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Review: Alexander Massouras's Divers

Alexander Massouras's 'Divers' series grounded me for a good while in Newcastle's Laing Art Gallery. On the long ride home to Amble, I continued to think of states of suspended animation. Not least of all my own, seated but moving, positioned on gaudy upholstery, body jerking obediently to the bell's toll as head by head passengers disembarked.

Alexander Massouras, Diver, 2009.

Once home, I set about finding more about the artist. His graphite and watercolour images are very different to the etchings at the Northern Print Biennale but just as sparse, documenting the infinity of a split second in time. A figure springs from an unseen diving board over the outline of a pool which at first glance, appears to be a void. Within the bounds of a given canvas, a human leaps into the abyss, a dream-like space of uncertainty, an image in which time itself is halted. There's an eerie sense of spectatorship. We are cross-fingered watching the Olympics. We are red eyed, poolside teenagers watching the skinny boys in Speedos from down the street bomb bravely, beautifully into the abyss.  We are gasping, waiting for them to emerge in a riot of absurd pleasure as they run - slow  down lads - up the ladders to do it all again. We are in suburbia, heavy footed and laden with the sharpness of a full carrier bag on a streetlight lit night as a troubled but determined voice screams from a rooftop. I'll do it, you just fucking watch me.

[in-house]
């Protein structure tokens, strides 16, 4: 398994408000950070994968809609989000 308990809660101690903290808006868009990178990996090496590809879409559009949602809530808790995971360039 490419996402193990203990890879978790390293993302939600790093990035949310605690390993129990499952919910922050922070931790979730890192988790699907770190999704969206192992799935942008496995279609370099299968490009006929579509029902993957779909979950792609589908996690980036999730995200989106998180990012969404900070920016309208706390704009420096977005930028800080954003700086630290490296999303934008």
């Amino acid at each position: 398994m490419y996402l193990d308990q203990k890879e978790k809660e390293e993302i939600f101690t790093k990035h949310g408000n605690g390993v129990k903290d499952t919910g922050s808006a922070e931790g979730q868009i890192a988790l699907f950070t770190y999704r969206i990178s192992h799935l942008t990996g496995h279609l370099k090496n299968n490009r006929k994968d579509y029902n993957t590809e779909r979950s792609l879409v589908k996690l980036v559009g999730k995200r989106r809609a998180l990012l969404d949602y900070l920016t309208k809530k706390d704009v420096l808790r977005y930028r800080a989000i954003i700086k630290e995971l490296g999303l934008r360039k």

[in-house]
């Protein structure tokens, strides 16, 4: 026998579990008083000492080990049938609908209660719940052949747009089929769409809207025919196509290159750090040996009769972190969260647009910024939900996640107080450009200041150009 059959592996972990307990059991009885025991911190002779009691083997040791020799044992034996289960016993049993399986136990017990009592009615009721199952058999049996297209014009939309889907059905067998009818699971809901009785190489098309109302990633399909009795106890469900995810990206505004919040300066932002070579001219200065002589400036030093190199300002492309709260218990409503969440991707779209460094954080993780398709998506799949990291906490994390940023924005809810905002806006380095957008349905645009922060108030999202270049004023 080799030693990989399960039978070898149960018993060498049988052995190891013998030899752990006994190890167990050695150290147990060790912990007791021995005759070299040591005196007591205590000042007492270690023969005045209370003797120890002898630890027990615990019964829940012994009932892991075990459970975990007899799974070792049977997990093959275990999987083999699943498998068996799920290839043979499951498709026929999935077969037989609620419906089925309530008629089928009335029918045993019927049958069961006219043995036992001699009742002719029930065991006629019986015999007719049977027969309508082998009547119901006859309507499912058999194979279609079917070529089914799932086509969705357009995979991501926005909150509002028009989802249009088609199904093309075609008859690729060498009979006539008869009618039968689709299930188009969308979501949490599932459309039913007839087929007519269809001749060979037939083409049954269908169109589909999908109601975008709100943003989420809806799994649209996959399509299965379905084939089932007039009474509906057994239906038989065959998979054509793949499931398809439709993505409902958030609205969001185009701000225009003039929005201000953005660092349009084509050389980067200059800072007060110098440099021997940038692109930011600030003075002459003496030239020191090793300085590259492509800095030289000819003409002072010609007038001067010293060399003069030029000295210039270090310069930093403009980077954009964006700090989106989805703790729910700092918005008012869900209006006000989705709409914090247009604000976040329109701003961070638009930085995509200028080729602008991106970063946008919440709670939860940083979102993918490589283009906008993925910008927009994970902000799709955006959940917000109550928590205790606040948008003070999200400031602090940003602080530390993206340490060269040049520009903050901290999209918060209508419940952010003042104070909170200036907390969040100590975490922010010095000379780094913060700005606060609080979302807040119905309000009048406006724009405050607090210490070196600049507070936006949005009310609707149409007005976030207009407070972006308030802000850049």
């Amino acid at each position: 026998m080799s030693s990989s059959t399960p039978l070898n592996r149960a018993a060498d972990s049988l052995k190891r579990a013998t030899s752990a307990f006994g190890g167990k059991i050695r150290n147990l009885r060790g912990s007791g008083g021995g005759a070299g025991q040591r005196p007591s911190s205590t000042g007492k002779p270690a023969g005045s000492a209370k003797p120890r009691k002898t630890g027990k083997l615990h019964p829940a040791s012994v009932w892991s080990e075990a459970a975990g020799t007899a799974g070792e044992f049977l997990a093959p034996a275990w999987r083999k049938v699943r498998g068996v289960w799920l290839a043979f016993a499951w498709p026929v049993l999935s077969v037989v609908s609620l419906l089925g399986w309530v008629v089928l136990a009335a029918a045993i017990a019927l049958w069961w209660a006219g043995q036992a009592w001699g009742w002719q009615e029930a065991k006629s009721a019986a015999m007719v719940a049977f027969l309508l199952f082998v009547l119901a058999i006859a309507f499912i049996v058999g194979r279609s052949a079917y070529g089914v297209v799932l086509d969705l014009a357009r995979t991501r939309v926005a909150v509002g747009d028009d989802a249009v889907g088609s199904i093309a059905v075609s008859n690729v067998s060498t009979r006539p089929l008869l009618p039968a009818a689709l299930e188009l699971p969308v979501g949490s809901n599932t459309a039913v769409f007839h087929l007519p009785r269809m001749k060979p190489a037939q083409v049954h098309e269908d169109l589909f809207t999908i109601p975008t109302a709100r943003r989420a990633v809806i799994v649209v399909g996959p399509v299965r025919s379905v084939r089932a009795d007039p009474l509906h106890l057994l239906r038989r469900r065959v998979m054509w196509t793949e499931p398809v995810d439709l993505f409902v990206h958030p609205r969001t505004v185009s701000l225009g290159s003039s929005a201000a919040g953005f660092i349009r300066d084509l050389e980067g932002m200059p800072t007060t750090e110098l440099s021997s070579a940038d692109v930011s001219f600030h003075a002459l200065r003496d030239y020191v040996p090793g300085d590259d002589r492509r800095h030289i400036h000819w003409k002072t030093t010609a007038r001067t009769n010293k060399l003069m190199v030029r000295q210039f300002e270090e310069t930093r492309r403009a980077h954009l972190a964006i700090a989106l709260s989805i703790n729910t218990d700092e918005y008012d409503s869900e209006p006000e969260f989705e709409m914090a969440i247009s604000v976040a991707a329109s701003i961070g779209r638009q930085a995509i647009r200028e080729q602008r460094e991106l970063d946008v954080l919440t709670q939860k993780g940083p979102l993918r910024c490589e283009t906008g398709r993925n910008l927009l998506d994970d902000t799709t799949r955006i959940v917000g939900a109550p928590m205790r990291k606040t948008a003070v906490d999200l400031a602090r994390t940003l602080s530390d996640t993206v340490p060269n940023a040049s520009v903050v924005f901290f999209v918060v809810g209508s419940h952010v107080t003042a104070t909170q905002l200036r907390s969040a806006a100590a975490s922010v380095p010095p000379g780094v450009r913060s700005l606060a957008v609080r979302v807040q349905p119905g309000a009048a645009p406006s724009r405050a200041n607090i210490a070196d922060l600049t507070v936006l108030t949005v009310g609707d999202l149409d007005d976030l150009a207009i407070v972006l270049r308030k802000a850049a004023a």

Alexander Massouras, Somersault with Tuck, 2009.

Those with black backgrounds strike me as falling nightmares or flying dreams, depending on your lucidity. The kind where you can suddenly fly out of the bedroom window and become an owl, overlooking the familiar mice of your home town, out to the Yorkshire moors and onto the sea at night. Like any good dream, Massouras strikes a fine balance between humour and beauty, control and helplessness. Between the elegant composition of the leaping body and its minuteness against the back-cloth, there is something a little obscene about all the tight Lycra bathing suits and smooth, plastic-y swimming caps. Those goggles make for an insectile look, sans wings. Humans are reduced to free falling midges. 

Alexander Massouras, Swan Dive, 2009.

Alexander Massouras, Swan Dive, 2009.

When I look at these artworks I see anxiety dreams. They are poised upon the surreal, upon a rhythmic elegance and the remoteness of the fall. A life flashes before eyes. Like the photographs of those poor bodies falling from the towers during 9/11, the sight of such falls are at once completely familiar and yet alien, charged with the expectation of gravity. 

Alexander Massouras, One and a Half Somersaults Forward, 2009.

On a concrete grey canvas, these hypnagogic images place a pool's outline within the space around it, freed from the complications of context. We think of water's potential to encompass skin with a velvety fluidity. Cool, sensual and supportive, water can float us or sink us. Or falling from certain heights, we can hit water as if it were asphalt, shattering bones. With multiple pieces named 'Swan Dive', these menacing frames of frozen velocity are a snapshot of the swan song, charged with sublimity. What do you see?



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